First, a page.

McCormack recalled a story his father told him. Late one night, while waiting for his girlfriend at the train station, pacing the platform, Bob McCormack noticed another man also pacing, waiting on the train from Kansas City. Soon, they shook hands and started a conversation.
“When the train came in, people started coming off, and my mother stepped off the train with this other man’s girlfriend, and they had coincidentally just made a great friendship on the train coming down,” McCormack said. “It became a lifelong friendship of both couples, and that man that my dad shook hands with on that platform was Ben Henneke.”
Dr. Ben Henneke was president of the University of Tulsa from 1958 until 1967 after joining the TU faculty in 1936 as assistant professor of speech and director of theatre. He was named President Emeritus of the University of Tulsa in 1982.
“I know that my dad must be happy that this is all being saved to the school where he enjoyed watching the football team and photographing so many aspects of TU life,” McCormack said.
The negative collection is being held in temporary storage as the university prepares a location and begins seeking funding to catalog and preserve the images, Alexander said.
He said the intent is that the collection will be given to TU as a gift and John McCormack will serve on staff on a contract basis as curator of that collection.
“We need his knowledge and expertise to help get that all organized,” Alexander said. “He literally could walk through any of the area where the negatives were stored and pluck out an envelope and tell before he reached in what was there.”
He said preliminary plans call for using part of the Hardesty Press building, 1911 E. 11th St., as a processing center. TU purchased the building for use as a remote storage facility for the library.
“We can set up a team of people to work when we get the funding in place and get ready to roll,” he said. “They can ultimately unload all of the McCormack materials there except for the cameras – there is an extensive camera collection.”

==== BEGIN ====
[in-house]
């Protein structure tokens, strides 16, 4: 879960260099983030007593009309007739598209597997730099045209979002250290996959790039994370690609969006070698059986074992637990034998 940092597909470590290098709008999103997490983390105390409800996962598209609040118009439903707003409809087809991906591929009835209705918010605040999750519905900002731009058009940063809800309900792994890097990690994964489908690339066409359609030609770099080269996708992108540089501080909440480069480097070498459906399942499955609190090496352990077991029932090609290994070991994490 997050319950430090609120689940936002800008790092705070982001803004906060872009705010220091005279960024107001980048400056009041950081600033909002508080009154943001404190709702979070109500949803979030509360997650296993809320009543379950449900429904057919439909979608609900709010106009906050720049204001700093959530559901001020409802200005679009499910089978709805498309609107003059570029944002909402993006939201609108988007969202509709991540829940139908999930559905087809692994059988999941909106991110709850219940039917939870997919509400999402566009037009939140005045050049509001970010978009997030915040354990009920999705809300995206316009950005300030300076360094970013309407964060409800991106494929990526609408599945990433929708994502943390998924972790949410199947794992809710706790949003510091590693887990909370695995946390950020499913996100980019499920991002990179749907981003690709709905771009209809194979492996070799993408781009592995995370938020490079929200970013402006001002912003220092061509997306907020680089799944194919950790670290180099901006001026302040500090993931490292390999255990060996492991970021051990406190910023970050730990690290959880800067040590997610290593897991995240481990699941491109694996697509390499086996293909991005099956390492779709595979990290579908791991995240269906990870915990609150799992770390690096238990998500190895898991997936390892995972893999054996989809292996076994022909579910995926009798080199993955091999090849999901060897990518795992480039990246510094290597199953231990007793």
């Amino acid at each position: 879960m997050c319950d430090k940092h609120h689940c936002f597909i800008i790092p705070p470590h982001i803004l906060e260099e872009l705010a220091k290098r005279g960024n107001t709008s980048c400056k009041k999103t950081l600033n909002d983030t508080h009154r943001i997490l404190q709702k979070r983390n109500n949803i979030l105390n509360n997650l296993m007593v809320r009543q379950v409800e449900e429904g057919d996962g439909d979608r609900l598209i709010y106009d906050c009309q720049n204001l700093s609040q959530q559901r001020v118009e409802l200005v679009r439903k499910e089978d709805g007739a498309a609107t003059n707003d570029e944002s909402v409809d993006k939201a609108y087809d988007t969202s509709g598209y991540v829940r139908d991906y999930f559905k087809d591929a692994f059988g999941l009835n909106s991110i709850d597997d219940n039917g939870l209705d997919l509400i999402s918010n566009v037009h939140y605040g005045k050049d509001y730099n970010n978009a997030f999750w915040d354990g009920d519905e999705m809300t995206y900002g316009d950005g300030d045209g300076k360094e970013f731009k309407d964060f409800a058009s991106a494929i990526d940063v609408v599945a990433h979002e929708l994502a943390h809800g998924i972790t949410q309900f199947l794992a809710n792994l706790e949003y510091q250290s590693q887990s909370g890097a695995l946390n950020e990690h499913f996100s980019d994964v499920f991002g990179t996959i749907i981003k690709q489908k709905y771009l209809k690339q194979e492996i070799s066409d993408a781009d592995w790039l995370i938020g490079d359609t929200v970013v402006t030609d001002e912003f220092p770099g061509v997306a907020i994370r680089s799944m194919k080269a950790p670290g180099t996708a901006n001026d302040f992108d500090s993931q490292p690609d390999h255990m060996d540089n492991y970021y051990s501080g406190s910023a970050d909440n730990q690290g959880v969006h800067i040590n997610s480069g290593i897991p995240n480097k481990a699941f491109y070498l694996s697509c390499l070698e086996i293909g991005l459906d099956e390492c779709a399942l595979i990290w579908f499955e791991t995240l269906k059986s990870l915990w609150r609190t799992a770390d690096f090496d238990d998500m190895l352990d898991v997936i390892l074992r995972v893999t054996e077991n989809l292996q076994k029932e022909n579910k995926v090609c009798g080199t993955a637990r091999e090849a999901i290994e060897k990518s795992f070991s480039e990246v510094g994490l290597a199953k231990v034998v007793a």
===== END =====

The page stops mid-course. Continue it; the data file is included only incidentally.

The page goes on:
The camera collection, which includes 13 8×10 box cameras, are in the library where the special collections staff, led by Mark Carlson, librarian of Special Collections and University Archives, is sorting and organizing them.
Alexander said work on the negative collection will begin after remodel work is completed on the Hardesty Press building.
“It will probably be in 2009 before we get started organizing and sorting out things, determining how we want to catalog and what our restoration needs will be,” he said. “We have a whole host of issues that we have to start working on now so we can get started as we get into the Hardesty space.”
A primary consideration will be the search for public and private funding sources, Alexander said.
“We are going to be looking at a variety of funding sources,” he said. “We need to talk to some local foundations, and we need to look at some grant opportunities.”
Alexander said the university was immediately very supportive of the initiative to obtain the McCormack collection.
“It is tremendously exciting for us in the library,” he said. “When I first talked with TU President Steadman Upham about it, he realized the necessity of somebody stepping up and doing this, and he was committed to having the university play a major role in doing that.”
Because of the size of the collection and the fact that most of it is still in negative form, the initial plan is to digitize the images and create a library that would be publicly accessible from the TU Library Web site “so anybody could come and research this resource,” Alexander said.
“It is going to take us a few years to get that done,” he said.
John McCormack, who has moved his photography business into a 200-SF space at 123 E. 18th St., “at the other end of the Phoenix Cleaners building,” plans to split his time between the collection and his business.
“I hope someday to be able to just give myself completely to the collection, and live the rest of my life to honoring my Dad and the city of Tulsa through the collection,” he said. “Probably 99 percent of this is still in negative form. What is still waiting there is like hidden treasure.”